One day in 2009, my father called to tell my husband and me about a dream he had. “I was in a house full of people. Everyone there was so happy, and I was happy too,” he said. “I looked out the window, and I saw you both. And then I looked down, and I was holding a baby.”
What he didn’t know is that I was pregnant, but just barely; we hadn’t told our families yet. A few weeks later, we called him back. “Dad,” we said, “your dream is going to come true.”
But he never held our baby. My father, 54 years old, died of a heart attack one month to the day before his first grandchild was born. Dad’s dream seemed like a cruel tease, a premonition that seemed entirely plausible until it was torn away.
When Dad first described his dream we had focused, naturally, on the baby. But what if, instead, the message of the dream was the window: a transparent barrier that separated him from us, through which he could see but not be seen, a happy room in another place?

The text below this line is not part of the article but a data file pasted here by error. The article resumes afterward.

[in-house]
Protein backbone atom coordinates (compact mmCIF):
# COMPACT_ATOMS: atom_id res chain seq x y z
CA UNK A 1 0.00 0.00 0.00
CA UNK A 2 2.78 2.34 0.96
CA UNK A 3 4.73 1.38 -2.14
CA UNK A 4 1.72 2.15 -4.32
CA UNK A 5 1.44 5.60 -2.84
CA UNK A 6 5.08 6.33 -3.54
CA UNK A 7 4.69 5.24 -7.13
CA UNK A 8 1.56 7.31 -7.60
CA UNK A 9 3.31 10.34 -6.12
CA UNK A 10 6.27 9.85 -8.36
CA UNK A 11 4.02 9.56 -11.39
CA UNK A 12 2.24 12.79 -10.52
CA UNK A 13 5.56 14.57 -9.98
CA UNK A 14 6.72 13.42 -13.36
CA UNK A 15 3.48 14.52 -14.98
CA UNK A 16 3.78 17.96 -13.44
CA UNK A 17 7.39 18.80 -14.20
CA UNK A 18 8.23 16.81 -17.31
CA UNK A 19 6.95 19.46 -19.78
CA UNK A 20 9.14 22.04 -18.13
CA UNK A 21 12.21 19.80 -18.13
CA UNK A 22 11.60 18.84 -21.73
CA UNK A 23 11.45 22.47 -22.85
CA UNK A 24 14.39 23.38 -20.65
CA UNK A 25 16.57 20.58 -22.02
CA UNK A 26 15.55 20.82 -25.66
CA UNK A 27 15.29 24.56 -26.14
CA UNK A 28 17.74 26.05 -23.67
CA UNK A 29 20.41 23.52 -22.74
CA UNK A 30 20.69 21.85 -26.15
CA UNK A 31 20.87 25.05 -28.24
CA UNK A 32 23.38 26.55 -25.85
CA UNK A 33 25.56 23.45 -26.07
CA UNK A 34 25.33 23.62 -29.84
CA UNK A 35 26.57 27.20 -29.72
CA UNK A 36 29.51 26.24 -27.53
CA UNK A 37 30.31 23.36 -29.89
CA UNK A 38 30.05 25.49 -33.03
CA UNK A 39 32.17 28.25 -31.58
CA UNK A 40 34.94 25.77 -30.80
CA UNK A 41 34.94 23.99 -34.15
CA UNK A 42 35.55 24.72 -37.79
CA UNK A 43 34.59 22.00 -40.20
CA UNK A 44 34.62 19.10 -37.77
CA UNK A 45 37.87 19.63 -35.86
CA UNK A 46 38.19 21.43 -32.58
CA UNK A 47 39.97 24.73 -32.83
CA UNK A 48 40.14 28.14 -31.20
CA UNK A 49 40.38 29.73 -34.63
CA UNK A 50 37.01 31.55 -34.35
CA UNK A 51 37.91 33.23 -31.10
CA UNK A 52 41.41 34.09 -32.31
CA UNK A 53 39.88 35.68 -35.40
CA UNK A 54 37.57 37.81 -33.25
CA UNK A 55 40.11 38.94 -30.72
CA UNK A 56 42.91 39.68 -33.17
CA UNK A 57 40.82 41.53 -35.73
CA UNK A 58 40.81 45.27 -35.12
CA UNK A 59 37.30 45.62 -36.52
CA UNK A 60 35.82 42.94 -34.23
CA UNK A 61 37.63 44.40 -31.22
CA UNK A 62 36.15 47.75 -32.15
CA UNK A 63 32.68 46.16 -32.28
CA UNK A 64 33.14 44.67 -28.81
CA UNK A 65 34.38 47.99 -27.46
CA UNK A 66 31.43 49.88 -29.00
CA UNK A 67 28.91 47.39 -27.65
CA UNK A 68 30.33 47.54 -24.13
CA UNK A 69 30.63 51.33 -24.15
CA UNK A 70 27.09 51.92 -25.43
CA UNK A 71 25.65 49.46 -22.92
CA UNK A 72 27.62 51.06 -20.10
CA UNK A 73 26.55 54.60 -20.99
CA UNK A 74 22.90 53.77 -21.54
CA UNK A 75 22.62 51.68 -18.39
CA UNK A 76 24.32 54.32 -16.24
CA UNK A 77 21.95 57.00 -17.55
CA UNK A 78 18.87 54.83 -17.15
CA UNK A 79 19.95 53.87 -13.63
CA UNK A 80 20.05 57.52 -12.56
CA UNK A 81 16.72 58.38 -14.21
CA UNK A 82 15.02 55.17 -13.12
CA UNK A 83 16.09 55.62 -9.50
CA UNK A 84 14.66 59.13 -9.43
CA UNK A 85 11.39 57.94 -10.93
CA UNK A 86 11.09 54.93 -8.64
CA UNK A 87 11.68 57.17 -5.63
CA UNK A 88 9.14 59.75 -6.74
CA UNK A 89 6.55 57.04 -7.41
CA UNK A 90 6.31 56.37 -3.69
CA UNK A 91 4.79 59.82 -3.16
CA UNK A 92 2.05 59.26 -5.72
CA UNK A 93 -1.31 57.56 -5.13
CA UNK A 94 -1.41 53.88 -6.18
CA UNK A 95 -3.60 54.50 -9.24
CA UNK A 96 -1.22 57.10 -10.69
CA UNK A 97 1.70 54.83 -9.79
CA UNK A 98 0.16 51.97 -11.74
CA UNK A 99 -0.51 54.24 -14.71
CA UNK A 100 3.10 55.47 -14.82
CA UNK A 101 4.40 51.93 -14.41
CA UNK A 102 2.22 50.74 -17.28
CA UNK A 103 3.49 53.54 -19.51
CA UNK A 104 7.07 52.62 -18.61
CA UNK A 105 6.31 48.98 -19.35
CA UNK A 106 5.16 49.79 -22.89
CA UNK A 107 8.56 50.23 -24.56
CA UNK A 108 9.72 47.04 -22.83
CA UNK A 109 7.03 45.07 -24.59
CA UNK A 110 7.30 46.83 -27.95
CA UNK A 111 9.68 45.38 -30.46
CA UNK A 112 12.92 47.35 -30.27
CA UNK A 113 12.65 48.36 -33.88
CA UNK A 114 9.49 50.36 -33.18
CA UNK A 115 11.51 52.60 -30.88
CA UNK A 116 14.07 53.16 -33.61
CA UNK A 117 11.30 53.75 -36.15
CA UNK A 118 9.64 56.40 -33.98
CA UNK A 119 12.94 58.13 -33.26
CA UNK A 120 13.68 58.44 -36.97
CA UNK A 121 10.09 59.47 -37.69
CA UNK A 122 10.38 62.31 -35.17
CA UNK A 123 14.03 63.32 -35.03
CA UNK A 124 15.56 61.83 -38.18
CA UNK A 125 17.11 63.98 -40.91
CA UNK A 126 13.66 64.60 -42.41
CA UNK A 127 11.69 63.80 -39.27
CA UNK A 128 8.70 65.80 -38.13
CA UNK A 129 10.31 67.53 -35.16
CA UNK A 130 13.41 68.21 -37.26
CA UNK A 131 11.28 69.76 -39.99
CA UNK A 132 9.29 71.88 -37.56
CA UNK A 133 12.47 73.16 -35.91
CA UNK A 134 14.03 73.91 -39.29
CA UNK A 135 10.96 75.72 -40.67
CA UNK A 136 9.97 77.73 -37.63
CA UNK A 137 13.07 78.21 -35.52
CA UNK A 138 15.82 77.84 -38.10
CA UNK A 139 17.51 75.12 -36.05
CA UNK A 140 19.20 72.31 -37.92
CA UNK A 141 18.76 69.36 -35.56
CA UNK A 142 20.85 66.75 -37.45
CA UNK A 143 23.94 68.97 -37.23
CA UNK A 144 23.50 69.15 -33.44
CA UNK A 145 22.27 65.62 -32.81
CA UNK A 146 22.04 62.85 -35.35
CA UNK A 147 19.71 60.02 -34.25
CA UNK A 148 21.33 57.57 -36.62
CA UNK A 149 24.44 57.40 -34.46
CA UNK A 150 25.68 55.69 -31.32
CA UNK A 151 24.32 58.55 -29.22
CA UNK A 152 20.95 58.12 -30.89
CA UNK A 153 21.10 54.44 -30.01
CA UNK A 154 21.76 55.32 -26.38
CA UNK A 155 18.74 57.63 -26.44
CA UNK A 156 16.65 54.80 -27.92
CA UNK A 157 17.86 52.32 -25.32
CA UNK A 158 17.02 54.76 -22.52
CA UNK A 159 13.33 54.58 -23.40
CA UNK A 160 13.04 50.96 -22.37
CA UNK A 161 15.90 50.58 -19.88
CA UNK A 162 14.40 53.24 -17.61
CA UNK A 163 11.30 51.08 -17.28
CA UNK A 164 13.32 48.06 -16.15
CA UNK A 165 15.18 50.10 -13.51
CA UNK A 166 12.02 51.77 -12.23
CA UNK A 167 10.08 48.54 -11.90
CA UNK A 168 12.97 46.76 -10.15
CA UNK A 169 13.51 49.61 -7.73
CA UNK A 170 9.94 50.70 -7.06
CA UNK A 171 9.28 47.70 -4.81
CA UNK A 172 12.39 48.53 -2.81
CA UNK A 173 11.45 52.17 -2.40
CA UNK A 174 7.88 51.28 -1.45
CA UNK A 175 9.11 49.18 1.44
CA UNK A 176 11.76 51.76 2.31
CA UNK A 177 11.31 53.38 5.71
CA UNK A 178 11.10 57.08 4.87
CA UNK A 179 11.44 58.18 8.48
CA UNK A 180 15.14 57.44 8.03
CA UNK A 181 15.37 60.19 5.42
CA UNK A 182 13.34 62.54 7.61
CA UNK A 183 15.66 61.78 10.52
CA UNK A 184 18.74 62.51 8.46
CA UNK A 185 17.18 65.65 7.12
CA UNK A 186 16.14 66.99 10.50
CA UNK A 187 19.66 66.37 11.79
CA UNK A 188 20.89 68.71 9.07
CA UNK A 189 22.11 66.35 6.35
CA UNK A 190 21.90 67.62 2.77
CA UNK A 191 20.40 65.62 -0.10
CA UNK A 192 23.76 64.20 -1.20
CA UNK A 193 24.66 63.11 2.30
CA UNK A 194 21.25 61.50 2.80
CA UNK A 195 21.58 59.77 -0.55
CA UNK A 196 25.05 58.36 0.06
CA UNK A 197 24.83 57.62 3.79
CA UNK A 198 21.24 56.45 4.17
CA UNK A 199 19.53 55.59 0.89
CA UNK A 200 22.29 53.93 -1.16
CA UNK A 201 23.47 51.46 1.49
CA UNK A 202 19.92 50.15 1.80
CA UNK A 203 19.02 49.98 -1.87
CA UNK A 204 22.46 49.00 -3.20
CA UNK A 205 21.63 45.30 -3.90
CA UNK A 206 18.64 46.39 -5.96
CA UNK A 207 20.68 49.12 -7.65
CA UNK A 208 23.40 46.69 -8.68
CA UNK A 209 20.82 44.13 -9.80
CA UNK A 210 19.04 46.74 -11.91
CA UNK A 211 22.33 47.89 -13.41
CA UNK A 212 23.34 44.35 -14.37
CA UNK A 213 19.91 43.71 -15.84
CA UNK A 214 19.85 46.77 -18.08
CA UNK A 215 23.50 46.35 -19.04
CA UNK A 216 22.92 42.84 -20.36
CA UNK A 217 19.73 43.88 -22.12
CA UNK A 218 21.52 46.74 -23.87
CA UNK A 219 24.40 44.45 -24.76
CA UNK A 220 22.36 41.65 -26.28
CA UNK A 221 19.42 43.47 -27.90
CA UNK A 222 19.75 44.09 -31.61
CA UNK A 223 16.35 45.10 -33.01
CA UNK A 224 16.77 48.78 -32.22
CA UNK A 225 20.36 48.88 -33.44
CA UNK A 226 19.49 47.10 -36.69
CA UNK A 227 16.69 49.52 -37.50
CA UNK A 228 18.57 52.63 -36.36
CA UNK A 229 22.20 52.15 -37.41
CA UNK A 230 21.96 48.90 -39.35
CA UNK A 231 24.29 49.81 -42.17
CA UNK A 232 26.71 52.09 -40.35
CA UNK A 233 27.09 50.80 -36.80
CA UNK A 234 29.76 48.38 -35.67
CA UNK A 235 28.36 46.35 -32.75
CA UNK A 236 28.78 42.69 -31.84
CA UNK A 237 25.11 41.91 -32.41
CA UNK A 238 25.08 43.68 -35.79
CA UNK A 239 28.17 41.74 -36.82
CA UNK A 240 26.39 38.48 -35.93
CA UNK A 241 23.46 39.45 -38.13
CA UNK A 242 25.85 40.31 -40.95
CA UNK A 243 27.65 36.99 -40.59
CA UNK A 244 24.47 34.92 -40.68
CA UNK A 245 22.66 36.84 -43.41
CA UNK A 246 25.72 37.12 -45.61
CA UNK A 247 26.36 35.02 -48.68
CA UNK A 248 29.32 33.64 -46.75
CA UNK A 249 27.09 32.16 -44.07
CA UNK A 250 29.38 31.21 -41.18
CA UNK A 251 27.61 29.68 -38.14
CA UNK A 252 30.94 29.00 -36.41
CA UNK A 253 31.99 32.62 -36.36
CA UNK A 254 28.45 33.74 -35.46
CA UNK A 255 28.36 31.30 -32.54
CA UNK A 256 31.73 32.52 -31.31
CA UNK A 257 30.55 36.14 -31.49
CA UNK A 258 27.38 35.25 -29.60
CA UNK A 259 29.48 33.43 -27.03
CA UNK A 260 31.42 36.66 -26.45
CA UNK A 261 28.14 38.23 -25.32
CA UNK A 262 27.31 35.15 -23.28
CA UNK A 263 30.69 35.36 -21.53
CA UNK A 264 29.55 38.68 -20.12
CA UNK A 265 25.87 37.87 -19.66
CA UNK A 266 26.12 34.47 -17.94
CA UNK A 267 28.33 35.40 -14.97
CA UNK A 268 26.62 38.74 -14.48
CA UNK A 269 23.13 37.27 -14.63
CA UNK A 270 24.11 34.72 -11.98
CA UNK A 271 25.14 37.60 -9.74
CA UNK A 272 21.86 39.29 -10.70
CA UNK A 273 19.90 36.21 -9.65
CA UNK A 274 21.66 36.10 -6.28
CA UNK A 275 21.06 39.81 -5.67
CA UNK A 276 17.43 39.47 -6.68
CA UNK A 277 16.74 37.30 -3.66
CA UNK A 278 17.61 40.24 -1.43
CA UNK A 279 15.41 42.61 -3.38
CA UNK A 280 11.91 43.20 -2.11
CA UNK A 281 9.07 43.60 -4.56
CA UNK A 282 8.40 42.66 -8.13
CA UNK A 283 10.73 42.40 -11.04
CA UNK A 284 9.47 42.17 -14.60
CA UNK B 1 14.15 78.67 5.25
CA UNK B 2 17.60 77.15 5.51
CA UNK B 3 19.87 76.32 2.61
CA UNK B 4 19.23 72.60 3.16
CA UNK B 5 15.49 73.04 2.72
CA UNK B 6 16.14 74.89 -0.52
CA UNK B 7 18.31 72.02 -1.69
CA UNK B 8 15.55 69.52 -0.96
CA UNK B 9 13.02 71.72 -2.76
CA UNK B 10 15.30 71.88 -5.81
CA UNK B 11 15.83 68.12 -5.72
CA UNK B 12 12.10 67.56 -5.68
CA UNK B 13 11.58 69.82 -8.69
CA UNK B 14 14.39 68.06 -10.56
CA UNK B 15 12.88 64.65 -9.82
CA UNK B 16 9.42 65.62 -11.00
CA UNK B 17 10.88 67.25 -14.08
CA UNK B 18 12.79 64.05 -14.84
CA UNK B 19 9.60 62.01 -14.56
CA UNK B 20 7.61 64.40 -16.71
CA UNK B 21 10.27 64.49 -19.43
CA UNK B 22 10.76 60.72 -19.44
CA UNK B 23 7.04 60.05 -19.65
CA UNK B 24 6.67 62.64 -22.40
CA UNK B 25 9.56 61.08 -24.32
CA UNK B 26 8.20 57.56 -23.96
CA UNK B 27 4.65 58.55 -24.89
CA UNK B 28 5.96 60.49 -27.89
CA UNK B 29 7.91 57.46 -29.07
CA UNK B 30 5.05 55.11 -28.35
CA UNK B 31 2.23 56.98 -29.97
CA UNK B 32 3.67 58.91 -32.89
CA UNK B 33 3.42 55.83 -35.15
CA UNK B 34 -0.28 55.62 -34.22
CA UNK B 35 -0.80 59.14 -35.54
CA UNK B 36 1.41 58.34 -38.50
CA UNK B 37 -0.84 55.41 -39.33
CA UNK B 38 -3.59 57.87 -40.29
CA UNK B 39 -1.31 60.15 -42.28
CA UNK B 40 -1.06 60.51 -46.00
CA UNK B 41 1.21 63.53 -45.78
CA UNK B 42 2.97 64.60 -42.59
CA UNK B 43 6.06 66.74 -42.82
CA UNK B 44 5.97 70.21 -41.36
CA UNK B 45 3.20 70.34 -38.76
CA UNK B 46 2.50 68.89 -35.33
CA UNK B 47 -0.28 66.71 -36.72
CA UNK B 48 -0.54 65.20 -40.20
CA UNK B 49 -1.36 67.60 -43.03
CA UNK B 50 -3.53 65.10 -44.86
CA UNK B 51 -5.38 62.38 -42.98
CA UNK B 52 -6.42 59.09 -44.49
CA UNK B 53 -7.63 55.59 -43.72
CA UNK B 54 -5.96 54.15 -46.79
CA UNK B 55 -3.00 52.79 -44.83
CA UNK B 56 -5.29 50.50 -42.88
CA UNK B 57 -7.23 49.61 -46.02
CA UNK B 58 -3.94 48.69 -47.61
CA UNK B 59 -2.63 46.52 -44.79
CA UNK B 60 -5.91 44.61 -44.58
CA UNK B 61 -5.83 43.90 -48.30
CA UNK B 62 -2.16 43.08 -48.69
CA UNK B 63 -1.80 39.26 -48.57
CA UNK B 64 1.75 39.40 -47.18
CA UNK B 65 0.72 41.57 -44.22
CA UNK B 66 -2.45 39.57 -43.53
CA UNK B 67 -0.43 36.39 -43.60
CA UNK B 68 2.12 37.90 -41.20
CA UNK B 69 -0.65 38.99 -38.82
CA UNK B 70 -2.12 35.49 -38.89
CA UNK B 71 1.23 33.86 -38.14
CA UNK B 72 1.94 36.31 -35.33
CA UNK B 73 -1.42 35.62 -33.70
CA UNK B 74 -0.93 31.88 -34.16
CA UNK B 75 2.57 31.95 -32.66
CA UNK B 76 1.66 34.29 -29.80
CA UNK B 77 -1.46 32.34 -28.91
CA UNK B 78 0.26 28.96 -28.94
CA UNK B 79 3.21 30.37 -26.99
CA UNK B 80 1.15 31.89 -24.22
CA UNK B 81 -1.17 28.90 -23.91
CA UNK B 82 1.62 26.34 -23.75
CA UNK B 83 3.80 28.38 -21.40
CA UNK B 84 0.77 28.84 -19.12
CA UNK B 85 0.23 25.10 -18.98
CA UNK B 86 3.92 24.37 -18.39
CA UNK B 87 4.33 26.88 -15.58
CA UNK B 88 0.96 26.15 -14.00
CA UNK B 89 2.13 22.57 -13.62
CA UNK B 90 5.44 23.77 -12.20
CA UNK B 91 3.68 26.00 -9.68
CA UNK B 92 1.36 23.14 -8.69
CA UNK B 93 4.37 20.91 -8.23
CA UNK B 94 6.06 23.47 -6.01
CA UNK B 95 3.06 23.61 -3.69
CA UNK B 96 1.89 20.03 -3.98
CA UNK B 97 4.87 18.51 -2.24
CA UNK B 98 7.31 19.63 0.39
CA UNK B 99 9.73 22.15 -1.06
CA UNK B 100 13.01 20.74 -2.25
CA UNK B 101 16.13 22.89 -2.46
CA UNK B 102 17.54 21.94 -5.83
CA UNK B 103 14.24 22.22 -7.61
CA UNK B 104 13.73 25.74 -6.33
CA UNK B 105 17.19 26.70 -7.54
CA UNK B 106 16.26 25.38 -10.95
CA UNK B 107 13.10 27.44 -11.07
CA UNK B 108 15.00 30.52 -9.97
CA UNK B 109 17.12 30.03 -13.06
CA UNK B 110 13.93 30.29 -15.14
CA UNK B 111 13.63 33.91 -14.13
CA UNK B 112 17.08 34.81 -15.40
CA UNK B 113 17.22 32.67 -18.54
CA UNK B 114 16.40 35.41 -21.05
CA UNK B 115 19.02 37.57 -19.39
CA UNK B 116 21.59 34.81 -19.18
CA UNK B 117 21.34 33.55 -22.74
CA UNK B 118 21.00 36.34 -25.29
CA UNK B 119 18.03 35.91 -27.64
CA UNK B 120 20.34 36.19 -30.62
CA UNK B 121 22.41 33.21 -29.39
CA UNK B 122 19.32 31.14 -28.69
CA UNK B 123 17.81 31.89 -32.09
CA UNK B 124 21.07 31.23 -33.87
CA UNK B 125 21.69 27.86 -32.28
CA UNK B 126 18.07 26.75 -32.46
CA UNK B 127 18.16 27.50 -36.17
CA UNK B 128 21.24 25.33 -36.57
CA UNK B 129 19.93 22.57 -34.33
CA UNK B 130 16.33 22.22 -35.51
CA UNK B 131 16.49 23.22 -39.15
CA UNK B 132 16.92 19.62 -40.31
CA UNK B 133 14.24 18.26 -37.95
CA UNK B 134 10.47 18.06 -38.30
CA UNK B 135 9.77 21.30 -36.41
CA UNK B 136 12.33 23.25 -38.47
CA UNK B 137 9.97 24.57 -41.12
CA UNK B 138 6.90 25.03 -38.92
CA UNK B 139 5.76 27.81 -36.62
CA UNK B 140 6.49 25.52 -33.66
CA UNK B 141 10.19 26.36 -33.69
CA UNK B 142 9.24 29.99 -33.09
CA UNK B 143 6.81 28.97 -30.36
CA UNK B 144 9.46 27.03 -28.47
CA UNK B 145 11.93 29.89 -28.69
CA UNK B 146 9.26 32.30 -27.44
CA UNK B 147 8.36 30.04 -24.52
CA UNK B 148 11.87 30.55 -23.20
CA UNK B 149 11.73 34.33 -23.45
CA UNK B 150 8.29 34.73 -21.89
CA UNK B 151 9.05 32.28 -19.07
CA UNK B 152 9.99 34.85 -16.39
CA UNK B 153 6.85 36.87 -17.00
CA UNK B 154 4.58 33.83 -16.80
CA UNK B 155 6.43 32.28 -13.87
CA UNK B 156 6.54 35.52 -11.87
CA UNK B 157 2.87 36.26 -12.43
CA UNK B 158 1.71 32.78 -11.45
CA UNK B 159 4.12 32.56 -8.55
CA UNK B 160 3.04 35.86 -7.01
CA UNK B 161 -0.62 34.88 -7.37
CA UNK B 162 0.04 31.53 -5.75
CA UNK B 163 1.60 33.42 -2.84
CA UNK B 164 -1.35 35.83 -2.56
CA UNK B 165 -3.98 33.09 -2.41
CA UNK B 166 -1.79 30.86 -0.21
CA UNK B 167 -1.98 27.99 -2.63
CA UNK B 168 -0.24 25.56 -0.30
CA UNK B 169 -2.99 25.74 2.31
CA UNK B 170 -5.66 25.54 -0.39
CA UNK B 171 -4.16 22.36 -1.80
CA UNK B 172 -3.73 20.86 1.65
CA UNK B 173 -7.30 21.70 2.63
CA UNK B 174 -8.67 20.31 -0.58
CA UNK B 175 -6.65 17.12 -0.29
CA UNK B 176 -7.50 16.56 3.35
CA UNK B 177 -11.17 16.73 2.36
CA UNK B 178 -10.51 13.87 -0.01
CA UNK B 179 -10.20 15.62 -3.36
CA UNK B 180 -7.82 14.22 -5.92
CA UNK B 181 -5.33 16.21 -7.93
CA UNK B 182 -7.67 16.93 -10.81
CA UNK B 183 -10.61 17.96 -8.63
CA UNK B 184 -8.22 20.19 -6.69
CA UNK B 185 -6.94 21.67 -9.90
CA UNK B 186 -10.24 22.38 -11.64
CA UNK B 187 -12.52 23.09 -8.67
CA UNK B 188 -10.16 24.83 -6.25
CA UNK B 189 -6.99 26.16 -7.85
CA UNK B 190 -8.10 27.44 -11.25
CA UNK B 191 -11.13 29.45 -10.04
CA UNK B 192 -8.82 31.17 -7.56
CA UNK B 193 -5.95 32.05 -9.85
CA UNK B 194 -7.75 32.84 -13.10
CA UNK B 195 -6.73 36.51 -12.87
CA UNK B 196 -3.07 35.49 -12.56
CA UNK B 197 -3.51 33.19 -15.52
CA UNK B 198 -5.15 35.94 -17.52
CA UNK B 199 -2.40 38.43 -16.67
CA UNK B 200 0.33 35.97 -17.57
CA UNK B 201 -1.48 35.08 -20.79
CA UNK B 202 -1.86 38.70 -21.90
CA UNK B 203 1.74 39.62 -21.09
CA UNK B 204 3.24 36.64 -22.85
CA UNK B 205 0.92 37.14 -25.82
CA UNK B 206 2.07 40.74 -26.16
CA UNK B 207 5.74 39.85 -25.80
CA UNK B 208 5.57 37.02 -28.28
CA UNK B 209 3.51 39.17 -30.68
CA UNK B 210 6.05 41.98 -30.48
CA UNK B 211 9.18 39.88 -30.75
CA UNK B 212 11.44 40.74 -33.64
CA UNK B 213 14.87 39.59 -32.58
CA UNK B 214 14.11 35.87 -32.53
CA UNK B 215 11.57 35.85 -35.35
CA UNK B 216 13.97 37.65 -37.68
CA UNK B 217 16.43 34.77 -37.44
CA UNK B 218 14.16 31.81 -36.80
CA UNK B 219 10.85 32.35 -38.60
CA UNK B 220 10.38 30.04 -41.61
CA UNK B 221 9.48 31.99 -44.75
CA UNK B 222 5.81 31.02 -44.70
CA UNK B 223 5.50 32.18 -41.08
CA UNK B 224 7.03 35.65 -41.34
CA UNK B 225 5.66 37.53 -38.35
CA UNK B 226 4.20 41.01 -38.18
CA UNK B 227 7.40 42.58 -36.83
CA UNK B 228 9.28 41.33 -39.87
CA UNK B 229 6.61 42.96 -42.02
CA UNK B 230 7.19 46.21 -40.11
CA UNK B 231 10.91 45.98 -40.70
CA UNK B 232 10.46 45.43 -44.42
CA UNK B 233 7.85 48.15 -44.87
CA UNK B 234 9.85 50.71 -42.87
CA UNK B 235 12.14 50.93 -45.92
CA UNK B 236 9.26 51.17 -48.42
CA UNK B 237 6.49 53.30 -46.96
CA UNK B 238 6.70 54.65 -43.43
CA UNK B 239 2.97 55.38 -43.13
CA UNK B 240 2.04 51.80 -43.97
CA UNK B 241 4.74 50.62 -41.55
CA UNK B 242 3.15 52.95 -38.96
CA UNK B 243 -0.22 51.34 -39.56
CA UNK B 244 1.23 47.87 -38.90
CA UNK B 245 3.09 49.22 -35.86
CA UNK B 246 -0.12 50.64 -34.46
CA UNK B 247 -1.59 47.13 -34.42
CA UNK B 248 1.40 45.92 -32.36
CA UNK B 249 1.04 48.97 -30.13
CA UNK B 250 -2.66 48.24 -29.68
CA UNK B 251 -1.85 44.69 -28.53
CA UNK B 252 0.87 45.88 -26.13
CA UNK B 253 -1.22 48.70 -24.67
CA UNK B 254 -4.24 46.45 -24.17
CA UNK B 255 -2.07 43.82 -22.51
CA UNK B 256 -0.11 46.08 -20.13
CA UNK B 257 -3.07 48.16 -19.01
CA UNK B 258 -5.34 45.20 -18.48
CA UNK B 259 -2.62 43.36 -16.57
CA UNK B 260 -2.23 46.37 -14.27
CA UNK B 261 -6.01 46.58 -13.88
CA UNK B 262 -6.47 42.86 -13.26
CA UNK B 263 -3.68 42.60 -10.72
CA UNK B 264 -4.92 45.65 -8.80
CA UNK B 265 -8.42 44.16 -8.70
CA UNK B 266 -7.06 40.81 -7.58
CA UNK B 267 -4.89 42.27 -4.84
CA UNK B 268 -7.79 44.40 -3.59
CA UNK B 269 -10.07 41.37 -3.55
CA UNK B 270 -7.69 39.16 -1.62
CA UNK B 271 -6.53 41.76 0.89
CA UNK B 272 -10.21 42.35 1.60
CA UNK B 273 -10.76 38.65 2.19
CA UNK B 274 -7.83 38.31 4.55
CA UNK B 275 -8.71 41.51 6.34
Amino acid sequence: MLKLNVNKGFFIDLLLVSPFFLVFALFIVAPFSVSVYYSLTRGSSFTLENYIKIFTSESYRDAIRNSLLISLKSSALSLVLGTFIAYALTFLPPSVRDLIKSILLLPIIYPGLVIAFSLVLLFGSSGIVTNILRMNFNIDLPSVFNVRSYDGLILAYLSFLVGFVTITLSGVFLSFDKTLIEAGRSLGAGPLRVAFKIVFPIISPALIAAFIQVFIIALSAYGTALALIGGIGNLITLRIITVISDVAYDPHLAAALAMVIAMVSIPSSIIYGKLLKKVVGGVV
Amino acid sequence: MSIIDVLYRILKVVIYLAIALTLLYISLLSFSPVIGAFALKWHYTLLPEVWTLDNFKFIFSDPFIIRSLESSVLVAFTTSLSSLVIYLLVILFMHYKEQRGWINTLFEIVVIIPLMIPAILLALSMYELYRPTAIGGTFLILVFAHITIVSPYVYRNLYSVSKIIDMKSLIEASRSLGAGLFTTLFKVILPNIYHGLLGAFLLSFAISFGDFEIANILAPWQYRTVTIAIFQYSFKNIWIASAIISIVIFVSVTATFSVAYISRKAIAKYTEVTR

I have preached at length about the power of myth and stories, but I want my dad’s dream to be real, not metaphorically real. I yearn to believe there was a time—after his death and before her birth, perhaps—when he held my baby, on the other side of a window. I want him to feel that glow of eternal joy, that crowded mansion in our Father’s house. I want to know that he’s gotten to be a grandad, even if in a distant kingdom.
But I don’t know; none of us can. From this side, the window’s opaque. At its best, it’s frosted glass, showing only shapes and shadows, and yet letting through light.
My father spent his career working with glass. He was a camera lens designer, and he practiced bending light to capture images. On his footstone at the cemetery we put 1 Corinthians 13:12: “Now we see through a glass, through a window. But one day, we’ll see face to face.”